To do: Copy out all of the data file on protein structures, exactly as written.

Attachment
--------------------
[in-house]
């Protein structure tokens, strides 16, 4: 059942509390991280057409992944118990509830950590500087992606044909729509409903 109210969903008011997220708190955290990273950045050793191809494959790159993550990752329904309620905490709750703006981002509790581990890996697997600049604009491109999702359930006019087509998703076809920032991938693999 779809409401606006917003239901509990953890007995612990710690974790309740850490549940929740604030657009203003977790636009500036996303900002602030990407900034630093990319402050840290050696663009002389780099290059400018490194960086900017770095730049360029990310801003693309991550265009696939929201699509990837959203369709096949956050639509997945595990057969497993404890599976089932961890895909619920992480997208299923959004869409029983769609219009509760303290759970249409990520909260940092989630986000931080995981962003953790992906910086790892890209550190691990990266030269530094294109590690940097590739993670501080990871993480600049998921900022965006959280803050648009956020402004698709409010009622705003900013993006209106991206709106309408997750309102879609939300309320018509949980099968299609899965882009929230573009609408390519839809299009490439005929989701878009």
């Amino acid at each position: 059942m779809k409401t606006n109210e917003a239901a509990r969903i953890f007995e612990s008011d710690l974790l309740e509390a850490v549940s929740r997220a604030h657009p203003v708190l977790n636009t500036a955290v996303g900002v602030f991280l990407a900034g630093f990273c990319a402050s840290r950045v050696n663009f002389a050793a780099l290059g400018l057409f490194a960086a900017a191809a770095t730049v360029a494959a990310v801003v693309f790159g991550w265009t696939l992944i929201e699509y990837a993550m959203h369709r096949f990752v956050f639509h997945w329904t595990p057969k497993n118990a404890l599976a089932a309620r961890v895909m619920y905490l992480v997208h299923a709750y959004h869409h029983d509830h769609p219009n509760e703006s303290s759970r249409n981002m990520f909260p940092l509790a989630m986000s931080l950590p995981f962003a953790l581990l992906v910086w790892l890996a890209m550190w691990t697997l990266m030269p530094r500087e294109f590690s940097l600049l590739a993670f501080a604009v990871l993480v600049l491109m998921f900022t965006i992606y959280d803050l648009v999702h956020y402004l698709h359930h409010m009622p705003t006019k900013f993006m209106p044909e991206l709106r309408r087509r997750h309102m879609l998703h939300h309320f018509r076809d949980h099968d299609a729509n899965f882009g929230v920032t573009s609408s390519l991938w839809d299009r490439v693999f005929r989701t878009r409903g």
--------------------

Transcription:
[in-house]
């Protein structure tokens, strides 16, 4: 059942509390991280057409992944118990509830950590500087992606044909729509409903 109210969903008011997220708190955290990273950045050793191809494959790159993550990752329904309620905490709750703006981002509790581990890996697997600049604009491109999702359930006019087509998703076809920032991938693999 779809409401606006917003239901509990953890007995612990710690974790309740850490549940929740604030657009203003977790636009500036996303900002602030990407900034630093990319402050840290050696663009002389780099290059400018490194960086900017770095730049360029990310801003693309991550265009696939929201699509990837959203369709096949956050639509997945595990057969497993404890599976089932961890895909619920992480997208299923959004869409029983769609219009509760303290759970249409990520909260940092989630986000931080995981962003953790992906910086790892890209550190691990990266030269530094294109590690940097590739993670501080990871993480600049998921900022965006959280803050648009956020402004698709409010009622705003900013993006209106991206709106309408997750309102879609939300309320018509949980099968299609899965882009929230573009609408390519839809299009490439005929989701878009």
């Amino acid at each position: 059942m779809k409401t606006n109210e917003a239901a509990r969903i953890f007995e612990s008011d710690l974790l309740e509390a850490v549940s929740r997220a604030h657009p203003v708190l977790n636009t500036a955290v996303g900002v602030f991280l990407a900034g630093f990273c990319a402050s840290r950045v050696n663009f002389a050793a780099l290059g400018l057409f490194a960086a900017a191809a770095t730049v360029a494959a990310v801003v693309f790159g991550w265009t696939l992944i929201e699509y990837a993550m959203h369709r096949f990752v956050f639509h997945w329904t595990p057969k497993n118990a404890l599976a089932a309620r961890v895909m619920y905490l992480v997208h299923a709750y959004h869409h029983d509830h769609p219009n509760e703006s303290s759970r249409n981002m990520f909260p940092l509790a989630m986000s931080l950590p995981f962003a953790l581990l992906v910086w790892l890996a890209m550190w691990t697997l990266m030269p530094r500087e294109f590690s940097l600049l590739a993670f501080a604009v990871l993480v600049l491109m998921f900022t965006i992606y959280d803050l648009v999702h956020y402004l698709h359930h409010m009622p705003t006019k900013f993006m209106p044909e991206l709106r309408r087509r997750h309102m879609l998703h939300h309320f018509r076809d949980h099968d299609a729509n899965f882009g929230v920032t573009s609408s390519l991938w839809d299009r490439v693999f005929r989701t878009r409903g």